& “ZIMBABWE: State cuts funding of Mugabe scholarships”. University World News, February 27, 2011.

3) OVER THE COUNTER – Thousands of Vietnamese graduates left in limbo.

Following an extensive government inspection, the Viet Nam National University in Ha Noi has been accused of violating regulations on international training co-operation programs – leaving the BA and MBA degrees of more than 2000 graduates in jeopardy.

The inspection, which looked into the university’s programs between 2006 and 2012, included special focus on the institution’s partner schools, as well as their income-and-expenditure activities during this timeframe. Files relating to financial transactions between a number of the schools were sent to police for further investigation.

According to the official inspectors, 16 of the 20 partnership programs currently running between Viet Nam National University and foreign universities are operating without documents to prove the foreign partners’ legal entity, while 11 of the university’s MBA programs were found to have allowed candidates to graduate without writing or defending a graduation thesis. Meanwhile, other programs are accused of admitting students without appropriate entrance exams (which are required by the country’s Ministry of Education and Training) – including BA programs run in partnership with the US-based Griggs University.

As a result, the inspectors proposed that the Government not recognize the BA and MBA degrees of more than 2,000 students who graduated under the university’s international training co-operation programs.

According to the university’s deputy director Vu Minh Giang, the institution has yet to receive any official notification regarding the claims – information which is, however, being reported widely by the nation’s mass media. Nevertheless, he has already stated his disagreement with any such announcement.

“According to foreign university regulations, students do not need to take entrance exams, so it is ridiculous if Vietnamese regulations on education and training are applied to international training co-operation programs,” he said, urging that other differences, such as varying international MBA degree requirements, should also be acknowledged – not penalized. He warns that if the government starts banning such international regulations now, who knows where they will stop.

“Thousands of Vietnamese people study at international universities now, so I wonder which international university degrees will be recognised and how.”

Source: “Hundreds of uni degrees in doubt”. VietNam News, June 21, 2012.

4) GLOBE TIPPING – Wanna get bumped?

You’re waiting at the gate for your flight, when an announcement is made – they’re looking for volunteers to be bumped from your overbooked flight. You cringe, try to avoid making eye contact with the airline representatives, and cross your fingers you won’t be forced to give up your seat. … Unfortunately, most of us have been there.

But as one travel blogger, Scott Ford from, points out – there are some great upsides of being bumped. In fact, he offers to be bumped the moment the gate agent arrives – announcement or not. Why? Ford managed to turn travel vouchers earned for ‘giving up his seat’ into 52 trips in 2011 alone.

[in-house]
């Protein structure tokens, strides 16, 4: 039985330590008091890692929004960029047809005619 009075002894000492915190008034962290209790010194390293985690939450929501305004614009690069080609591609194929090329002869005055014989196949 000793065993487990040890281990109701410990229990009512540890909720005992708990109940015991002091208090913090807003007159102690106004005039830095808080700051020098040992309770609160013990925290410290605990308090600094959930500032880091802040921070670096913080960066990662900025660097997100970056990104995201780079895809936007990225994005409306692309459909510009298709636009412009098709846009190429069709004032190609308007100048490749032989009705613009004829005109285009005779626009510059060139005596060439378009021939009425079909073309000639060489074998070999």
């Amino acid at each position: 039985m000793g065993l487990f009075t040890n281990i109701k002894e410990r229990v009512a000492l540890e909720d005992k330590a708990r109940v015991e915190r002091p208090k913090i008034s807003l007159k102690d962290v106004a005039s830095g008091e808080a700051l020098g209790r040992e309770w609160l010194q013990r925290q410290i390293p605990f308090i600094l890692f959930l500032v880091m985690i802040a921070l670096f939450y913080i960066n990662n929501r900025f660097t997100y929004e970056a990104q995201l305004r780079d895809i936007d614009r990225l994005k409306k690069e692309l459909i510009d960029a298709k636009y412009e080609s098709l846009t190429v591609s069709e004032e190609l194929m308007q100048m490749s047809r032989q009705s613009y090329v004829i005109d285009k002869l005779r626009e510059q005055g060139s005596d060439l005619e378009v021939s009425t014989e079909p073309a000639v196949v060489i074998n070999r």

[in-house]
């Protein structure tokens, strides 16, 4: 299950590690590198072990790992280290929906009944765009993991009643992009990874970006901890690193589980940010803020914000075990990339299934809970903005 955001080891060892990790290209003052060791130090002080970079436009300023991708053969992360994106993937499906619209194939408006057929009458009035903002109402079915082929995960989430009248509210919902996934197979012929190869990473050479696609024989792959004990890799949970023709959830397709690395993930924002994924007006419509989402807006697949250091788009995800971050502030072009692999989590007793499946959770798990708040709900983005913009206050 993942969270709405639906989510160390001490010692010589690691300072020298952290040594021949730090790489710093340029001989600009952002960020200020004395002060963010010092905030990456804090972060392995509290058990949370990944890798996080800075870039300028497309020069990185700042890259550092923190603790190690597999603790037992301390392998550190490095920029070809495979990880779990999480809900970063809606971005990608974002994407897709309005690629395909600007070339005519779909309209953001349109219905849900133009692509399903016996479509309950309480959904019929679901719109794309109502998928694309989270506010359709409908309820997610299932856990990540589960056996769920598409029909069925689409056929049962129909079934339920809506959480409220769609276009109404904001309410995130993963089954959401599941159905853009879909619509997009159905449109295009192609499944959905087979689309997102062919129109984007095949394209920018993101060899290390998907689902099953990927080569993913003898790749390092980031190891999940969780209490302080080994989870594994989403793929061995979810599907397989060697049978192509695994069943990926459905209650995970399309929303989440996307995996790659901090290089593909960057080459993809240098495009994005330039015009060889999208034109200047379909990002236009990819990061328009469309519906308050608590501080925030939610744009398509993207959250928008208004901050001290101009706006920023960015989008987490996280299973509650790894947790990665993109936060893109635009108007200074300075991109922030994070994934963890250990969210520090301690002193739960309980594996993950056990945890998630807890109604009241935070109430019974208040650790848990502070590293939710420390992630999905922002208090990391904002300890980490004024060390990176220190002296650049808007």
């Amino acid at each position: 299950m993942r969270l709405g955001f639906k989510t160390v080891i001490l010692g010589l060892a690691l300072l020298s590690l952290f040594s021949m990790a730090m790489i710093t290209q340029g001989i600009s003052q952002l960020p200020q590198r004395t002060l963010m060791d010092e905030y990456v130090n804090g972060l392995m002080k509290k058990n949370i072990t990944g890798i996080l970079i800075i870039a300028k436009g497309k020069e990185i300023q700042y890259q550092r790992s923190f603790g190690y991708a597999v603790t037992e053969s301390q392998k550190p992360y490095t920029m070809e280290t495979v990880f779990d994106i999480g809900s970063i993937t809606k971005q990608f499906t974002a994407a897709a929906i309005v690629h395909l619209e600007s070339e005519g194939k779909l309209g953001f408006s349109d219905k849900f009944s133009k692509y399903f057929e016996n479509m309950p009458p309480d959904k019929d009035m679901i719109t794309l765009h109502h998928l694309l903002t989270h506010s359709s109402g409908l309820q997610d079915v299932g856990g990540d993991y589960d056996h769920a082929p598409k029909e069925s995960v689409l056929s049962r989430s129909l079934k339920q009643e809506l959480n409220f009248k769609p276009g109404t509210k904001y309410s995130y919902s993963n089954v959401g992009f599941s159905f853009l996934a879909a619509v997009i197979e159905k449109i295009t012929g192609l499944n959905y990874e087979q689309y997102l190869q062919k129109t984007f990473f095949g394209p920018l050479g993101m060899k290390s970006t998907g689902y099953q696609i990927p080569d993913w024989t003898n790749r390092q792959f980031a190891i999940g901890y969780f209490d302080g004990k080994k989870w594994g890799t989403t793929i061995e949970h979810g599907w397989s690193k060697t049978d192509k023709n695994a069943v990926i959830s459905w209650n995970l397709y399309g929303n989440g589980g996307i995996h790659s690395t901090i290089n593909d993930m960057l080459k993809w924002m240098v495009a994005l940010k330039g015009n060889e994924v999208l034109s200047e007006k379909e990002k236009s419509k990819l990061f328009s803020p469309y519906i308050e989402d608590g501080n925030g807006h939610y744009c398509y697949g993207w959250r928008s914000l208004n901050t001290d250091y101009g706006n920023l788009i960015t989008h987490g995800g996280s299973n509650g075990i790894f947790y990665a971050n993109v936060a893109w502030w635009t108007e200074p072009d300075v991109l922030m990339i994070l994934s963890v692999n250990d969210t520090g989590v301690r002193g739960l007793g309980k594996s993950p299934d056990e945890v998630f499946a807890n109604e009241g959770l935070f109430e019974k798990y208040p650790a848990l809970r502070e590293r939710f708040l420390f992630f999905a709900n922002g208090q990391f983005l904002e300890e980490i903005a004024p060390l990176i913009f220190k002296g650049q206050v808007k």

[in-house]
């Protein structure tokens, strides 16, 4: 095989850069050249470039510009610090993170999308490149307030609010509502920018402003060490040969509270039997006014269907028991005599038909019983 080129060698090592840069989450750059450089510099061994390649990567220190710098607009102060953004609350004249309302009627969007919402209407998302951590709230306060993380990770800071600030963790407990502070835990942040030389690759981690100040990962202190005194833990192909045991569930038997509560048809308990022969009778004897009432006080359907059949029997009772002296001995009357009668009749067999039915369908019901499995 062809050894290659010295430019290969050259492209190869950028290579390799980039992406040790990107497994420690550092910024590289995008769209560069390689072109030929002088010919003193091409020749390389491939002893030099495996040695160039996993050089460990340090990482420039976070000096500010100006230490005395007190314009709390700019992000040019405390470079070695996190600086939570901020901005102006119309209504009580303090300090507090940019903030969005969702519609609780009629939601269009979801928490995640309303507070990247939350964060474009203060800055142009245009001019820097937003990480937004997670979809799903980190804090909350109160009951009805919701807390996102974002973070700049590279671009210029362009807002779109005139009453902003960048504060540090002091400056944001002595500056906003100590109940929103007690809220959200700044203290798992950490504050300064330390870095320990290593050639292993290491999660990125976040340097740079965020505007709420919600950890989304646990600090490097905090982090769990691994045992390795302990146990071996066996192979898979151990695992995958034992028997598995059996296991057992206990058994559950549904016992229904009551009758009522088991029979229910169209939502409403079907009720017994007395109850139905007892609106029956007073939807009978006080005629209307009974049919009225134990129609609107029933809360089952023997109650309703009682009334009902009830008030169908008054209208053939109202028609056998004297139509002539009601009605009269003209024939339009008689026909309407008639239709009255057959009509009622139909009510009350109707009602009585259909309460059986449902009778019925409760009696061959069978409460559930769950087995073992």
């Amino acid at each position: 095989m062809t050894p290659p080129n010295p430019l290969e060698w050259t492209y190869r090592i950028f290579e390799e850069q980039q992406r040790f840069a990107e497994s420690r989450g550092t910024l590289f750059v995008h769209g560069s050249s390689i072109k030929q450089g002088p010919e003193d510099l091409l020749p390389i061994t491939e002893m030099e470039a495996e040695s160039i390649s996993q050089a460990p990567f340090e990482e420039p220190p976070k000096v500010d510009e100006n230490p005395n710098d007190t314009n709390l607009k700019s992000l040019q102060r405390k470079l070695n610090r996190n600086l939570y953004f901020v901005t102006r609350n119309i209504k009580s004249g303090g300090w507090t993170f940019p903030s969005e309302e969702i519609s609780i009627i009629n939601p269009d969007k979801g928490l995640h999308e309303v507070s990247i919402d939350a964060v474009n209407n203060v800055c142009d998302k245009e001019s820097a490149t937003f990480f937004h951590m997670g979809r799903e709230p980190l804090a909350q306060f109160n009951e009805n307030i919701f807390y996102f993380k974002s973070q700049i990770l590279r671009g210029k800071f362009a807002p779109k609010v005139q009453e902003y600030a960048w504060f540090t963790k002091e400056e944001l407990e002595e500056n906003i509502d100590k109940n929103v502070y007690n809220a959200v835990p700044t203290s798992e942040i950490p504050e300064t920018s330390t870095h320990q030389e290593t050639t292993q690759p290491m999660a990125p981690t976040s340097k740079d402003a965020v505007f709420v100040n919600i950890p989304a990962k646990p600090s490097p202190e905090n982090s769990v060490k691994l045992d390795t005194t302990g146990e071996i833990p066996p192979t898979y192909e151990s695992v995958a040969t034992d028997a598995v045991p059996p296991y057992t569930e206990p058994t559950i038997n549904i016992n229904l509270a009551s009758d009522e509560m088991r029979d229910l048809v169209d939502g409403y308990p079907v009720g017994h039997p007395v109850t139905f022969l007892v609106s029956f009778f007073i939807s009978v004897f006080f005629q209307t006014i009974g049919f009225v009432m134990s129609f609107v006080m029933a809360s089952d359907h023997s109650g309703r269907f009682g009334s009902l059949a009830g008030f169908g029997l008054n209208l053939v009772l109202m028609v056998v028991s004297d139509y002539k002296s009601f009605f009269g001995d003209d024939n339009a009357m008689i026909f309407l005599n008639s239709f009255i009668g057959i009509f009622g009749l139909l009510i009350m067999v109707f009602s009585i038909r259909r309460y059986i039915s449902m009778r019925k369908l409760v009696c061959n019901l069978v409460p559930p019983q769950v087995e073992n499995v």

While not every traveler has the flexibility to be bumped from every flight, some of the airline incentives for doing so can certainly be worth the extra wait – from a couple hundred dollars for waiting an extra hour, to food vouchers, hotel stays, free future travel miles, lounge access, and even as much as $1000 dollars if you agree to hold out for the next overseas departure option. Of course, each airline handles bumps different, they generally provide the incentives in a voucher form – most of which are to be used up sometime within the next year. If this is the case, just be sure to check the fine print for any restrictions, expiries, or blackout dates before you agree.

Sound like something you might like to do? Ford has a list of tips for any traveller looking to be bumped:
- Be flexible.
- Always book as many connections as possible to increase the chance of an overbooked flight.
- Research which flights are likely to be full and oversold by checking seat maps online.
- Check for weather delays that may result in cancellations (followed by overbooked flights).
- Always arrive at the airport at least one and a half hours before your flight.
- Be first to arrive at the ticket counter, and ask to be bumped if the flight is oversold.
- Use carry-on bags only, or at least pack a change of clothing in your carry-on so you won’t need your luggage as soon as you arrive.
- Stay cool and calm, so you are more likely to be chosen even if there are other volunteers.

Also, peak travel days – such as early weekday morning flights, Friday afternoons, Sunday evenings, or any holiday periods – are more likely to be oversold, so if you’re looking to get bumped, try to book during one of these times.

Source: “Eleven Travel Tips to Snag a Free Airline Flight”. Fox Business, June 5, 2012.